The Legitimation of a Sustainable Practice through Dialectical Adaptation in the Marketplace

Johanna Gollnhofer

Publikation: Bidrag til tidsskriftTidsskriftartikelForskningpeer review

Resumé

Consumers, retailers, and public policy makers all strive to engage in sustainable behavior. However, such actions often conflict with existing regulatory, normative, or cultural-cognitive structures, preventing legitimation on a broad scale. This article shows how activist consumers initially tackle the problem of food waste through a practice-namely, dumpster diving-that is at odds with marketplace structures, leading to the practice's marginalization and somatization. However, through dialectical adaptation strategies that alter both the practice of dumpster diving and respective marketplace antecedents, the practice of foodsharing emerges, becomes legitimated, and contributes significantly to the primary goal of dumpster diving: the reduction of food waste. The author identifies goal congruency as the underlying mechanism that allows for this process of dialectical adaptation. This study contributes to the literature on sustainable behavior by showing how the process of dialectical adaptation has the potential to resolve trade-offs as experienced by public policy makers, companies, and consumers. Finally, this article examines a case in which consumers and companies resolve a public policy problem without regulatory intervention, by opting out of public policy.

OriginalsprogEngelsk
TidsskriftJournal of Public Policy & Marketing
Vol/bind36
Udgave nummer1
Sider (fra-til)156-168
ISSN0743-9156
DOI
StatusUdgivet - 2017

Fingeraftryk

Public policy
Legitimation
Food
Politicians
Marginalization
Trade-offs
Cognitive structure
Adaptation strategies
Somatization
Retailers
Congruency

Citer dette

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The Legitimation of a Sustainable Practice through Dialectical Adaptation in the Marketplace. / Gollnhofer, Johanna.

I: Journal of Public Policy & Marketing, Bind 36, Nr. 1, 2017, s. 156-168.

Publikation: Bidrag til tidsskriftTidsskriftartikelForskningpeer review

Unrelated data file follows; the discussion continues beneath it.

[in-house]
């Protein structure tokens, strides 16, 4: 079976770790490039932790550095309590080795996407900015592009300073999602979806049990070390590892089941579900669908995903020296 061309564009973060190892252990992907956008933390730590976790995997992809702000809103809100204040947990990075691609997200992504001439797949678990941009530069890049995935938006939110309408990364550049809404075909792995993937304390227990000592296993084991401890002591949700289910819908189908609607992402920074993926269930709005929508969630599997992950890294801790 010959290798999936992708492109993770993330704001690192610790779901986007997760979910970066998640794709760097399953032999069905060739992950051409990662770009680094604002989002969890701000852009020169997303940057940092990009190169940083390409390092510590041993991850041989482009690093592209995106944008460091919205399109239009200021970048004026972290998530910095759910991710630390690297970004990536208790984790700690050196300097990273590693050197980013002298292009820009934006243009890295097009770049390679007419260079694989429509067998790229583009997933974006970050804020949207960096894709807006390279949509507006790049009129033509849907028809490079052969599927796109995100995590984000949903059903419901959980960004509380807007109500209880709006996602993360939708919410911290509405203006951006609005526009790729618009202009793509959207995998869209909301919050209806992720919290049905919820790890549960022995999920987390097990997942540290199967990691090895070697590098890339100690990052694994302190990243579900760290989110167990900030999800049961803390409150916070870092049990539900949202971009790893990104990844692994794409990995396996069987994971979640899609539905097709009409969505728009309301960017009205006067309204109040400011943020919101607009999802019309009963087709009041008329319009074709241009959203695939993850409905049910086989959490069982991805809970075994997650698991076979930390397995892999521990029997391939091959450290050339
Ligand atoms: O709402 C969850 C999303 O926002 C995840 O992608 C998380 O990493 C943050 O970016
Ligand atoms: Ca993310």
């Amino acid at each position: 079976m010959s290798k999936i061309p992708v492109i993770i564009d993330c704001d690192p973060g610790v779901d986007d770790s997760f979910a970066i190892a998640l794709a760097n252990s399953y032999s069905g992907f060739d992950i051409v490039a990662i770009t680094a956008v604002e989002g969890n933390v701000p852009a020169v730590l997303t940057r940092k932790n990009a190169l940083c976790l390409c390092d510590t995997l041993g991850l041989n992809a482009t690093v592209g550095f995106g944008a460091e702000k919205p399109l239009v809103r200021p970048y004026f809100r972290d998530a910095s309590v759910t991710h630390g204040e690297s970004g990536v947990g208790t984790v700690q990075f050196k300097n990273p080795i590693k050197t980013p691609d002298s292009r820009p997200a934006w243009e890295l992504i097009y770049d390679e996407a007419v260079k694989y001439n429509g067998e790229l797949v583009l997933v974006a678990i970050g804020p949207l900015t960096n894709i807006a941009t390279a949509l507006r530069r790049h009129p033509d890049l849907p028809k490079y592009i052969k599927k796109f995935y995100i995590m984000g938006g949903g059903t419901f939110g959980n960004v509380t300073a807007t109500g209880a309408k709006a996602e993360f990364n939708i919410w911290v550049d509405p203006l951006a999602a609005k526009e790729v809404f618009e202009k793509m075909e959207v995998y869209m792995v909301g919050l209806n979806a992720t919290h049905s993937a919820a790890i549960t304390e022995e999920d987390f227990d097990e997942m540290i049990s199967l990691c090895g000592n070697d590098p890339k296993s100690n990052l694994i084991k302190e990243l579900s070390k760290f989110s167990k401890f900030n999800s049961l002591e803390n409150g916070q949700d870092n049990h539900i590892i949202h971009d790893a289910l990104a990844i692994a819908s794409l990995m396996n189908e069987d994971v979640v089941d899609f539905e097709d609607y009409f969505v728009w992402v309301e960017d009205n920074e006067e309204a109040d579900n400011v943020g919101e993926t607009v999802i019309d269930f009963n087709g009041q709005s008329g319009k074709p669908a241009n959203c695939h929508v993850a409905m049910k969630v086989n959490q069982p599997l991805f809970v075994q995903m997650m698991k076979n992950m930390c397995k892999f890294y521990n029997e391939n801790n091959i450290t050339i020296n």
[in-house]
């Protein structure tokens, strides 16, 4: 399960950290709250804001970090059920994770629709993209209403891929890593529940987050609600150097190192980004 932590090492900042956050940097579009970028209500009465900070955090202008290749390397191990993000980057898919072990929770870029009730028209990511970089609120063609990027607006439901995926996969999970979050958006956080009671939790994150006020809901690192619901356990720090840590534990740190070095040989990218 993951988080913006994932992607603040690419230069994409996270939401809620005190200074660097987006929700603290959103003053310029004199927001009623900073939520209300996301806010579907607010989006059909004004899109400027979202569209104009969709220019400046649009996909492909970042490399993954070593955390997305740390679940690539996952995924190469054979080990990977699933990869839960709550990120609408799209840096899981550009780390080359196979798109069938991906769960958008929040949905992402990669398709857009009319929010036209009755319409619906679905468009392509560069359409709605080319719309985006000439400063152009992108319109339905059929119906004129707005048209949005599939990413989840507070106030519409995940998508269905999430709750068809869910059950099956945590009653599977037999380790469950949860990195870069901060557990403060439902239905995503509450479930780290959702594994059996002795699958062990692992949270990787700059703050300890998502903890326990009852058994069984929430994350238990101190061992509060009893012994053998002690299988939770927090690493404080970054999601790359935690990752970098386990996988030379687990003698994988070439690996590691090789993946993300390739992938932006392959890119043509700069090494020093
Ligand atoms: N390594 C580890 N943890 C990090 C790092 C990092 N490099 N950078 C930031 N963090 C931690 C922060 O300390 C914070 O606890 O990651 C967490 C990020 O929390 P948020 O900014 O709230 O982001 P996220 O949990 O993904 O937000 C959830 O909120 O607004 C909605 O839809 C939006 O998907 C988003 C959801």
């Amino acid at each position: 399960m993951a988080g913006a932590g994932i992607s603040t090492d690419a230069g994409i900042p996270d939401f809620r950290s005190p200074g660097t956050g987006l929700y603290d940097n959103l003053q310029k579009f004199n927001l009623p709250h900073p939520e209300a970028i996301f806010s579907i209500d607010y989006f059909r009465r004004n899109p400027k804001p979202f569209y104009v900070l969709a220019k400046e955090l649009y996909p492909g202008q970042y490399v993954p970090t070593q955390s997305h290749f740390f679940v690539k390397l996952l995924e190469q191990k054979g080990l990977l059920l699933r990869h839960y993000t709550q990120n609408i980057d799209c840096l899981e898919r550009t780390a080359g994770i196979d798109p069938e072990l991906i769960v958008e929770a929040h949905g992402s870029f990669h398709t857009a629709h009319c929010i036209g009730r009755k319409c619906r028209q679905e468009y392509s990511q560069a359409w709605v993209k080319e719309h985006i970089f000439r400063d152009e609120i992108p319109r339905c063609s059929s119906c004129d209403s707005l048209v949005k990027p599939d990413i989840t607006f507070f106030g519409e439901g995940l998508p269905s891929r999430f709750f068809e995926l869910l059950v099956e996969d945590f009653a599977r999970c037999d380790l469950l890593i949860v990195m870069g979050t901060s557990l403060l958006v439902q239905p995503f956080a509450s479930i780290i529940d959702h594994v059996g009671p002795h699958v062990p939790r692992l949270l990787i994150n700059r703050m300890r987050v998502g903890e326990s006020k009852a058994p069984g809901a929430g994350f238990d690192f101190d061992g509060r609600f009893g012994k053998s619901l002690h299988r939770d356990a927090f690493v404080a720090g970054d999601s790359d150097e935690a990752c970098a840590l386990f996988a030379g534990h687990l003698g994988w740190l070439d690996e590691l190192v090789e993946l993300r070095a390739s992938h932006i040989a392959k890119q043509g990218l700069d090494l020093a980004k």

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AB - Consumers, retailers, and public policy makers all strive to engage in sustainable behavior. However, such actions often conflict with existing regulatory, normative, or cultural-cognitive structures, preventing legitimation on a broad scale. This article shows how activist consumers initially tackle the problem of food waste through a practice-namely, dumpster diving-that is at odds with marketplace structures, leading to the practice's marginalization and somatization. However, through dialectical adaptation strategies that alter both the practice of dumpster diving and respective marketplace antecedents, the practice of foodsharing emerges, becomes legitimated, and contributes significantly to the primary goal of dumpster diving: the reduction of food waste. The author identifies goal congruency as the underlying mechanism that allows for this process of dialectical adaptation. This study contributes to the literature on sustainable behavior by showing how the process of dialectical adaptation has the potential to resolve trade-offs as experienced by public policy makers, companies, and consumers. Finally, this article examines a case in which consumers and companies resolve a public policy problem without regulatory intervention, by opting out of public policy.

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